tends to build up on. each particle of mudyi' by the present invention is superior to ordinary mud laden fluids in allrespects except in weight per gallon, which gives added pressure with the same head of fluid. It has been pointed out that it is practically never neces-. sary with proper care toca-rry'more pressure.
than that which would be given by waterand, also, that there is very. little danger of loss of head when the present drilling fluid is used. However, as an extra insurance against loss of head and gas blowouts, an apparatus such as is shown in Fig. 1 maybe used in connection with the present fluid. By means of this apparatus and the slush pump it is perfectly apparent that any desired pressure may be carried against the pressure of any gas or water formation that will be encountered. lhis apparatus may be used without carrying any pressure, if desired, and the moment that there is any tendency for the drilling fluid to become gas cut, or the moment any gas shows as at the tip of the casing, it is only necessary to turn the valve or pinch in the valve opening to develop whatever pressure may be required to prevent a blowout. At the same time any gas collected in the receiver may lee-remove "and the cuttings may also be removed un er any pressure desired. It is obvious that this equipment eliminates any necessity for a heavy weighting material during the drilling of the well.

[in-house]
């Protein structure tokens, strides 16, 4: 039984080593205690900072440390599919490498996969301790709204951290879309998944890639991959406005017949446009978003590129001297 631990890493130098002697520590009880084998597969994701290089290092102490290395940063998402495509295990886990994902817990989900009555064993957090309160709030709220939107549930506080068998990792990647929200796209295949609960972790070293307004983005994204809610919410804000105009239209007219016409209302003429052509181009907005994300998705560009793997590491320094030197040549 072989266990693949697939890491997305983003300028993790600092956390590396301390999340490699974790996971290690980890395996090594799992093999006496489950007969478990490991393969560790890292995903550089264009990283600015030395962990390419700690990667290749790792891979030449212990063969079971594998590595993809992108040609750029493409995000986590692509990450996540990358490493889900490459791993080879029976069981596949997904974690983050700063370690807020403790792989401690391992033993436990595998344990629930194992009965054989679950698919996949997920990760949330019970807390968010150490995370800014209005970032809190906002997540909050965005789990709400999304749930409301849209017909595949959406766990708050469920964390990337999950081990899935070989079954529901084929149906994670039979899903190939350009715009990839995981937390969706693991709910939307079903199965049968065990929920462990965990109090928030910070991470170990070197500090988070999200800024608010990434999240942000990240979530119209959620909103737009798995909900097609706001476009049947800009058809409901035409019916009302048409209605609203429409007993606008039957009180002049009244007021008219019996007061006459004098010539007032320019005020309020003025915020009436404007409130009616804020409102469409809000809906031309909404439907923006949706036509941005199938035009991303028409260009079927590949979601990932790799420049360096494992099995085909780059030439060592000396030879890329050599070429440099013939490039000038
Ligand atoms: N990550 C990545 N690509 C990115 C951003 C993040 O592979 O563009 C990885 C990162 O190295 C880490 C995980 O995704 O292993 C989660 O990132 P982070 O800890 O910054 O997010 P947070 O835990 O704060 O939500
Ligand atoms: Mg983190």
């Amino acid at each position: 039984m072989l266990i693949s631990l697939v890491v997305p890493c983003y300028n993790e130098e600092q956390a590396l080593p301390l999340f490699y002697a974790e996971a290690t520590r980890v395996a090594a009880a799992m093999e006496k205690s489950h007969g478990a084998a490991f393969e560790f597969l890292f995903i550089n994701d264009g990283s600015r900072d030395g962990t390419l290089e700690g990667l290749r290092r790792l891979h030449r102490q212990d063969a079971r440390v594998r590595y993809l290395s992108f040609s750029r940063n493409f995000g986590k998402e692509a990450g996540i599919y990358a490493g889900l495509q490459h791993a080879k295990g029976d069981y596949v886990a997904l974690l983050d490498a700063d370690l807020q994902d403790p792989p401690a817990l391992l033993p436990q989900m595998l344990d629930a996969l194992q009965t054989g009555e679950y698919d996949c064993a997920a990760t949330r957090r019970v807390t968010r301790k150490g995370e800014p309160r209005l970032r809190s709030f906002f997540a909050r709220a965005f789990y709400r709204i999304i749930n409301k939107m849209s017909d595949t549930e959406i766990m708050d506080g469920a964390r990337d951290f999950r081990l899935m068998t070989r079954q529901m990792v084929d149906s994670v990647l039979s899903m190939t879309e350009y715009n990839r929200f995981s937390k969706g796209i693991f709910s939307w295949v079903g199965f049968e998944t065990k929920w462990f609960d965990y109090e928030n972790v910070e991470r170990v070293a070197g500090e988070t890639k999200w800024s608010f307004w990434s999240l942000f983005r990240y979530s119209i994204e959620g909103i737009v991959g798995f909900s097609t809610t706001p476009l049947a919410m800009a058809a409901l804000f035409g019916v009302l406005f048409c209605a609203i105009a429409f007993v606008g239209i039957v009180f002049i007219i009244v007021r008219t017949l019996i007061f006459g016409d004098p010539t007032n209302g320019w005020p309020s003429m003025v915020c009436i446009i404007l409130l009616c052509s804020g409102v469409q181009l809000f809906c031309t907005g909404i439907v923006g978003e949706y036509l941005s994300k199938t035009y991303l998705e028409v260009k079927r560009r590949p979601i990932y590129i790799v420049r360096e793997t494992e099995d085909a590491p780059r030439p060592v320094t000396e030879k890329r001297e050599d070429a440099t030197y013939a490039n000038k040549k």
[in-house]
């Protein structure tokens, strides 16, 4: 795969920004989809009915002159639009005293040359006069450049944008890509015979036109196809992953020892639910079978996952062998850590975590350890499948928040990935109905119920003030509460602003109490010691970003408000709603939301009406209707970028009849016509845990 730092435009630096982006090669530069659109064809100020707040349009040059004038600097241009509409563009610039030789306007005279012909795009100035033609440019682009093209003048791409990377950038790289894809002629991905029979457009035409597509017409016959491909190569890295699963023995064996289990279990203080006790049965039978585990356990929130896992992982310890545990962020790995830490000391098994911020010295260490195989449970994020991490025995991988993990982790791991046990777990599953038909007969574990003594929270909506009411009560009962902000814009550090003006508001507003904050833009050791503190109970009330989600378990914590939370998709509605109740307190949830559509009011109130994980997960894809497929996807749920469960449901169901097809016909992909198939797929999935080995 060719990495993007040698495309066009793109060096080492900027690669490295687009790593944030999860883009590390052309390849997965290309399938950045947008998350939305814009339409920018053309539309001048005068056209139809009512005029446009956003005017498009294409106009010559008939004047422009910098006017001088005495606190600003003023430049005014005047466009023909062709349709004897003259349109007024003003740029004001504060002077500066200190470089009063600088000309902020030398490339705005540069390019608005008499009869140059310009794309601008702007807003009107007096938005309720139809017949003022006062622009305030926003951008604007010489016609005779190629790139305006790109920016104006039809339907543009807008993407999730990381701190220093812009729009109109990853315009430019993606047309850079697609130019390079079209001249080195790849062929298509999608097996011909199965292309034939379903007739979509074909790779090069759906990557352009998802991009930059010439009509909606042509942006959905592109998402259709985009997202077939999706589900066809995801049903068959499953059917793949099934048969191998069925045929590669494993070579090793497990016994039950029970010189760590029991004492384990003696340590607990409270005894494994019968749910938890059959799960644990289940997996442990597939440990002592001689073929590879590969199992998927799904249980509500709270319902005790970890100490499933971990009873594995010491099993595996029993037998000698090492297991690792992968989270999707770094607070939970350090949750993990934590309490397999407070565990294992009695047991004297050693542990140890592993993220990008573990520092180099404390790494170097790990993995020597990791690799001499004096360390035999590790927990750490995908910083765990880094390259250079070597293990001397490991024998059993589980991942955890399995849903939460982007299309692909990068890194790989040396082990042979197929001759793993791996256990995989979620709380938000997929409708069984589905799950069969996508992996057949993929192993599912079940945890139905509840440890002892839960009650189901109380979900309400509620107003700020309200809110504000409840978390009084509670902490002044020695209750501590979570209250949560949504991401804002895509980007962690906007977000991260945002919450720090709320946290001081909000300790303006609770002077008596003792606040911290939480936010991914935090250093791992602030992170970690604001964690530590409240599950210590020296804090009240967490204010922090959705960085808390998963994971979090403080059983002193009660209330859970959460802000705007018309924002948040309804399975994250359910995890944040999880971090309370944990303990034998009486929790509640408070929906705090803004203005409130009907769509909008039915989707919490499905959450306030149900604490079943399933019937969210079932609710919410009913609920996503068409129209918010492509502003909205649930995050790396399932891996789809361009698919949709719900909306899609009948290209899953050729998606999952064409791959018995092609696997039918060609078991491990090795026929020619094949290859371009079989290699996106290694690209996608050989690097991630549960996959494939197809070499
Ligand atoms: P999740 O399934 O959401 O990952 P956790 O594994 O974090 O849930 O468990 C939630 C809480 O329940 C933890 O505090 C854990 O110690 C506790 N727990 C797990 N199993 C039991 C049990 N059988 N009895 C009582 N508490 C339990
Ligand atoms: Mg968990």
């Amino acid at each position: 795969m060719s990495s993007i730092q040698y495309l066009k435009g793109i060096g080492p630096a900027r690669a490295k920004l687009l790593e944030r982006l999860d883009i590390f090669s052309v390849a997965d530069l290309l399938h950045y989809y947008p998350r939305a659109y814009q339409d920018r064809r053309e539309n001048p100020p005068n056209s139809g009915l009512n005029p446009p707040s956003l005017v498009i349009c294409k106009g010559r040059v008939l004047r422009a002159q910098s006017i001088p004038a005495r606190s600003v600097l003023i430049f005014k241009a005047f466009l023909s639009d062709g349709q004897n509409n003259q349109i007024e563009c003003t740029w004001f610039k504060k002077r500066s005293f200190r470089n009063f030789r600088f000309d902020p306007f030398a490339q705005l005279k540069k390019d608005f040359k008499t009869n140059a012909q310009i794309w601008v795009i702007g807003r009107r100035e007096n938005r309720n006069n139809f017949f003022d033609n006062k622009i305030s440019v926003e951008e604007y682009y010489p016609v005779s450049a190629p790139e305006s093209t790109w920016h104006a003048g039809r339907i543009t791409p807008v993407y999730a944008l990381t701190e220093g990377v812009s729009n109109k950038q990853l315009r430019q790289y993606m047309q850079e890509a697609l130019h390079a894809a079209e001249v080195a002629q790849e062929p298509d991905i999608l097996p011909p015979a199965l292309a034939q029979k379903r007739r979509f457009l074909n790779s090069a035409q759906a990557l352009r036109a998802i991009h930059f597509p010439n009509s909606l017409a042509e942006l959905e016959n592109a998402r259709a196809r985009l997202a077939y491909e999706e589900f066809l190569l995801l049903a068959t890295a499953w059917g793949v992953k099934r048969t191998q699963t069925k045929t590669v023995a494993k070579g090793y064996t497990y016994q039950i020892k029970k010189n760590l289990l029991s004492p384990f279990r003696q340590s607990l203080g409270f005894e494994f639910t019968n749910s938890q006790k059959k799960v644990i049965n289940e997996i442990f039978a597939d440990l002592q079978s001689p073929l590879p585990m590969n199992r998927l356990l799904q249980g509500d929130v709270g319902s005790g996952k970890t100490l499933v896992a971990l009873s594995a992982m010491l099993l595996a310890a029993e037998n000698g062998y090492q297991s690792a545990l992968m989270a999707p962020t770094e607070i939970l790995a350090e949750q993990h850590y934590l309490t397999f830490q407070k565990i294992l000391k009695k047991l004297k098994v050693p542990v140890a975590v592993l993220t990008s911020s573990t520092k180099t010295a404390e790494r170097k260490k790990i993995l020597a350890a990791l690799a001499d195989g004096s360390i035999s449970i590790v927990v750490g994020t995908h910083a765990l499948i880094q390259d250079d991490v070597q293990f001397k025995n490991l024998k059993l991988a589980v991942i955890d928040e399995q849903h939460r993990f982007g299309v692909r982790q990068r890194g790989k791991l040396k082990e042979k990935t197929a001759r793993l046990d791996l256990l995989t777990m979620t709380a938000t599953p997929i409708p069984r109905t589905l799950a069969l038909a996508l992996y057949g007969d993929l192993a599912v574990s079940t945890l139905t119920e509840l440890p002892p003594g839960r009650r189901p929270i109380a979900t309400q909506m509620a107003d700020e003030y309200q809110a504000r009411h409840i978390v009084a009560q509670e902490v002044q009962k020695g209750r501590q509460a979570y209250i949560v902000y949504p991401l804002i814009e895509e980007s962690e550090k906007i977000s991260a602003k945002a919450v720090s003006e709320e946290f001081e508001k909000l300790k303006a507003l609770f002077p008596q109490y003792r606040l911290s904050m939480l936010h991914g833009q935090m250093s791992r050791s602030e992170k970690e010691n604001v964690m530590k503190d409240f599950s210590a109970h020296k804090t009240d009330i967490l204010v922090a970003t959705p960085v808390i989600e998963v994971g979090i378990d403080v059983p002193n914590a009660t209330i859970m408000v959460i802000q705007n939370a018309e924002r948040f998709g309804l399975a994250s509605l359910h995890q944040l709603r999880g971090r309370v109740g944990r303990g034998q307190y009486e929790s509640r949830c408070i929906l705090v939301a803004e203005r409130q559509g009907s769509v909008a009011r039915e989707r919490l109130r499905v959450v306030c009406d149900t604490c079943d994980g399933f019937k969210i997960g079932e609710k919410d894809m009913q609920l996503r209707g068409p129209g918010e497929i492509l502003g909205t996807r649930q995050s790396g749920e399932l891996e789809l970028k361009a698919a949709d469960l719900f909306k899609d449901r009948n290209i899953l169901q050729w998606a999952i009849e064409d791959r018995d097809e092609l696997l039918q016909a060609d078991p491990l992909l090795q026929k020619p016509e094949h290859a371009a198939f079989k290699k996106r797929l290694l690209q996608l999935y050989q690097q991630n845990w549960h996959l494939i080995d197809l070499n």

(10) It may be also pointed out that in the use of bentonite drilling fluids it is possible to haven fluid of ahigher viscosity, and yet capable of being pumped, than .is possible with any ordinary mud or weighted mud. Y
This makes it possible to have a much superior eflect in the present drilling fluid in preventing caving of the hole. It also is not so subject to dilution by water coming into the open'hole. It is also very much superior in carrying out the cuttings; and from drilling fluid of this type low in solids the cuttings, particularly with the device set out in Fig. 1, are removed with greater ease.